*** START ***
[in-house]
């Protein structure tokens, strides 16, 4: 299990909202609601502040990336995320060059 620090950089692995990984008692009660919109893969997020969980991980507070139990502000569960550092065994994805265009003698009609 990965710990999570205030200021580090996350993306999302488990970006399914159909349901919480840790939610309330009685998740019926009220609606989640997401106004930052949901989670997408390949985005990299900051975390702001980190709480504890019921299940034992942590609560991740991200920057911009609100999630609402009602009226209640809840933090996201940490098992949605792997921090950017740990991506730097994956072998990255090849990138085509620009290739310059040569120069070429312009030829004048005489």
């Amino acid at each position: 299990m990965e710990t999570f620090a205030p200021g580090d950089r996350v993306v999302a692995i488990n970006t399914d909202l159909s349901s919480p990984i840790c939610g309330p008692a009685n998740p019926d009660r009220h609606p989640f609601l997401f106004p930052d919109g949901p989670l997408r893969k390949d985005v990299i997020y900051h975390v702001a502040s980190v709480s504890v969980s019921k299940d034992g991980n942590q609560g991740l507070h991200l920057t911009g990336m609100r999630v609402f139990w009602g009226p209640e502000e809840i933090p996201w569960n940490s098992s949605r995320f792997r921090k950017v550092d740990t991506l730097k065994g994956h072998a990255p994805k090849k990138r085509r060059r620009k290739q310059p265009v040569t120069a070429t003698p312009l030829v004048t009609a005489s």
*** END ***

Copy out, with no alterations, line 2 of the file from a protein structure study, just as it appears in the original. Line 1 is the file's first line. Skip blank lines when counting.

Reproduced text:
């Protein structure tokens, strides 16, 4: 299990909202609601502040990336995320060059 620090950089692995990984008692009660919109893969997020969980991980507070139990502000569960550092065994994805265009003698009609 990965710990999570205030200021580090996350993306999302488990970006399914159909349901919480840790939610309330009685998740019926009220609606989640997401106004930052949901989670997408390949985005990299900051975390702001980190709480504890019921299940034992942590609560991740991200920057911009609100999630609402009602009226209640809840933090996201940490098992949605792997921090950017740990991506730097994956072998990255090849990138085509620009290739310059040569120069070429312009030829004048005489």